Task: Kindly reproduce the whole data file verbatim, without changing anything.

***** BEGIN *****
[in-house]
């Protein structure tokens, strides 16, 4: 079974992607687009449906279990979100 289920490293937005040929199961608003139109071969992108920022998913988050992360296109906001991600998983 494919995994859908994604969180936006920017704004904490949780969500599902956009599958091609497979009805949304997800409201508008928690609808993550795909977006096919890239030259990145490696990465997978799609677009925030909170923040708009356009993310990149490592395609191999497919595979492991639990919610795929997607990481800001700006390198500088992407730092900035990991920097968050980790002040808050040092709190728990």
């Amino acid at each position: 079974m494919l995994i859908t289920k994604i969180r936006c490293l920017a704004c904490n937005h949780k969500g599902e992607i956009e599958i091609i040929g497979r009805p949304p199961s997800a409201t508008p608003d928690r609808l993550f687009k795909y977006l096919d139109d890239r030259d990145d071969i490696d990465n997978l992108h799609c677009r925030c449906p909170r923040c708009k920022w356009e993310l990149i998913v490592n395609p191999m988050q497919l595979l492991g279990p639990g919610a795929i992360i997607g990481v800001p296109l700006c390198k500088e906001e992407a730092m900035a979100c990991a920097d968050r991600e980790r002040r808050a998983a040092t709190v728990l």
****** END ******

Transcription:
[in-house]
């Protein structure tokens, strides 16, 4: 079974992607687009449906279990979100 289920490293937005040929199961608003139109071969992108920022998913988050992360296109906001991600998983 494919995994859908994604969180936006920017704004904490949780969500599902956009599958091609497979009805949304997800409201508008928690609808993550795909977006096919890239030259990145490696990465997978799609677009925030909170923040708009356009993310990149490592395609191999497919595979492991639990919610795929997607990481800001700006390198500088992407730092900035990991920097968050980790002040808050040092709190728990």
């Amino acid at each position: 079974m494919l995994i859908t289920k994604i969180r936006c490293l920017a704004c904490n937005h949780k969500g599902e992607i956009e599958i091609i040929g497979r009805p949304p199961s997800a409201t508008p608003d928690r609808l993550f687009k795909y977006l096919d139109d890239r030259d990145d071969i490696d990465n997978l992108h799609c677009r925030c449906p909170r923040c708009k920022w356009e993310l990149i998913v490592n395609p191999m988050q497919l595979l492991g279990p639990g919610a795929i992360i997607g990481v800001p296109l700006c390198k500088e906001e992407a730092m900035a979100c990991a920097d968050r991600e980790r002040r808050a998983a040092t709190v728990l």